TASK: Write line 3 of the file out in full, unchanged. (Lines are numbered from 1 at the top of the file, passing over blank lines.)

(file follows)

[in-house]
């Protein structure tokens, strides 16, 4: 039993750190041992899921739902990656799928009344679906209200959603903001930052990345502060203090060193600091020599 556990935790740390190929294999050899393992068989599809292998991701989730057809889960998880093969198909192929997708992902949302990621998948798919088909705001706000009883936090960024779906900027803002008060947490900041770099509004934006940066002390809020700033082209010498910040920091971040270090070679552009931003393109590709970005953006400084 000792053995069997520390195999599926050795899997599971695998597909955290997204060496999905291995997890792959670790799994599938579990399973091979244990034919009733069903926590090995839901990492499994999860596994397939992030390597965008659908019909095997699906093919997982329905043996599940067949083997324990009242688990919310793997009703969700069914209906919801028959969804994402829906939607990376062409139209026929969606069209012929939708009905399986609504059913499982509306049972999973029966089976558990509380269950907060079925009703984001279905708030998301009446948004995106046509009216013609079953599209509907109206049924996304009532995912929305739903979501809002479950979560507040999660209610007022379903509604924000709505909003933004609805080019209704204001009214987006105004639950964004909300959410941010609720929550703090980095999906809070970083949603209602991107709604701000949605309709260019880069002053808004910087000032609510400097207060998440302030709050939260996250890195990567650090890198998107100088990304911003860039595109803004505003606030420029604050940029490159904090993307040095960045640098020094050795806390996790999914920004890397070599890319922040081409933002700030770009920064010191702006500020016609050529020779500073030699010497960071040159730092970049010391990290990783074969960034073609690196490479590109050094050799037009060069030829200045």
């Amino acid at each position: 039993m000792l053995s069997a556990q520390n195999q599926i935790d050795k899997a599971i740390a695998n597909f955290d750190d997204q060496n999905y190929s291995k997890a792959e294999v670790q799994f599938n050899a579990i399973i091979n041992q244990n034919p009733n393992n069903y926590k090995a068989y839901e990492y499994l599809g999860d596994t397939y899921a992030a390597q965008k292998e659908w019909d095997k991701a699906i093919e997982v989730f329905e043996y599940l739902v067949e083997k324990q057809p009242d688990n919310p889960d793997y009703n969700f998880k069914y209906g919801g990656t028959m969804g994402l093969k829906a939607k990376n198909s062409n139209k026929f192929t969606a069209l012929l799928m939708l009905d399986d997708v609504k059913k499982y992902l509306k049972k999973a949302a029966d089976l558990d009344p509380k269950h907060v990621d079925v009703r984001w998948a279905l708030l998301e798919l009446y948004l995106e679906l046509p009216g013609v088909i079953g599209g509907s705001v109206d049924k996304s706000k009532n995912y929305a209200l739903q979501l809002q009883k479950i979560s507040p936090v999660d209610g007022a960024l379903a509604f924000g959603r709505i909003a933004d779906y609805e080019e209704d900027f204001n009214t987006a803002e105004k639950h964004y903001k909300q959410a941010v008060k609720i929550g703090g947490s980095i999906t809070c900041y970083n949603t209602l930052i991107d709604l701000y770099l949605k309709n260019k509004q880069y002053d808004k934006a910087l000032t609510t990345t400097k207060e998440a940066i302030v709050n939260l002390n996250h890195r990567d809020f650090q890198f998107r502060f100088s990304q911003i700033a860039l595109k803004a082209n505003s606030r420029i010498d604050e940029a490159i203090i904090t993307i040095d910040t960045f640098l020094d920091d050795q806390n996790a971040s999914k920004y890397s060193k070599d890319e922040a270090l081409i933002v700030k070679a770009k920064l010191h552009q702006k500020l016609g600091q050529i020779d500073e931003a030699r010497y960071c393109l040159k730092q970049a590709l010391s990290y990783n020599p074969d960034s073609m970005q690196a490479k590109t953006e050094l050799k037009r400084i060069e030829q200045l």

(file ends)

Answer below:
């Amino acid at each position: 039993m000792l053995s069997a556990q520390n195999q599926i935790d050795k899997a599971i740390a695998n597909f955290d750190d997204q060496n999905y190929s291995k997890a792959e294999v670790q799994f599938n050899a579990i399973i091979n041992q244990n034919p009733n393992n069903y926590k090995a068989y839901e990492y499994l599809g999860d596994t397939y899921a992030a390597q965008k292998e659908w019909d095997k991701a699906i093919e997982v989730f329905e043996y599940l739902v067949e083997k324990q057809p009242d688990n919310p889960d793997y009703n969700f998880k069914y209906g919801g990656t028959m969804g994402l093969k829906a939607k990376n198909s062409n139209k026929f192929t969606a069209l012929l799928m939708l009905d399986d997708v609504k059913k499982y992902l509306k049972k999973a949302a029966d089976l558990d009344p509380k269950h907060v990621d079925v009703r984001w998948a279905l708030l998301e798919l009446y948004l995106e679906l046509p009216g013609v088909i079953g599209g509907s705001v109206d049924k996304s706000k009532n995912y929305a209200l739903q979501l809002q009883k479950i979560s507040p936090v999660d209610g007022a960024l379903a509604f924000g959603r709505i909003a933004d779906y609805e080019e209704d900027f204001n009214t987006a803002e105004k639950h964004y903001k909300q959410a941010v008060k609720i929550g703090g947490s980095i999906t809070c900041y970083n949603t209602l930052i991107d709604l701000y770099l949605k309709n260019k509004q880069y002053d808004k934006a910087l000032t609510t990345t400097k207060e998440a940066i302030v709050n939260l002390n996250h890195r990567d809020f650090q890198f998107r502060f100088s990304q911003i700033a860039l595109k803004a082209n505003s606030r420029i010498d604050e940029a490159i203090i904090t993307i040095d910040t960045f640098l020094d920091d050795q806390n996790a971040s999914k920004y890397s060193k070599d890319e922040a270090l081409i933002v700030k070679a770009k920064l010191h552009q702006k500020l016609g600091q050529i020779d500073e931003a030699r010497y960071c393109l040159k730092q970049a590709l010391s990290y990783n020599p074969d960034s073609m970005q690196a490479k590109t953006e050094l050799k037009r400084i060069e030829q200045l």